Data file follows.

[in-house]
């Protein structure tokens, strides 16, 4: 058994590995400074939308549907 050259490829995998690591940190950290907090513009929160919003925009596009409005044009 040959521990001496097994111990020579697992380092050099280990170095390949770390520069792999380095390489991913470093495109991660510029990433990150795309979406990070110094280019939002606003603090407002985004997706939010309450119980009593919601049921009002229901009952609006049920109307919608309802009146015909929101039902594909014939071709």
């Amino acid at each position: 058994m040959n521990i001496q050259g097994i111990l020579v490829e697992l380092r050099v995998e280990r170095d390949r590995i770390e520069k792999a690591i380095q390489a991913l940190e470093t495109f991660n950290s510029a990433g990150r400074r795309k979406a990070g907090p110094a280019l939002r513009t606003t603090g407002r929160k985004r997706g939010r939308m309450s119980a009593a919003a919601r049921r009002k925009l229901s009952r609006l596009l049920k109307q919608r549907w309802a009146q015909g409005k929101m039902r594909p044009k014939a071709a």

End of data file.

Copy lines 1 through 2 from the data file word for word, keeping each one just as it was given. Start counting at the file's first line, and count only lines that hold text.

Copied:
[in-house]
């Protein structure tokens, strides 16, 4: 058994590995400074939308549907 050259490829995998690591940190950290907090513009929160919003925009596009409005044009 040959521990001496097994111990020579697992380092050099280990170095390949770390520069792999380095390489991913470093495109991660510029990433990150795309979406990070110094280019939002606003603090407002985004997706939010309450119980009593919601049921009002229901009952609006049920109307919608309802009146015909929101039902594909014939071709």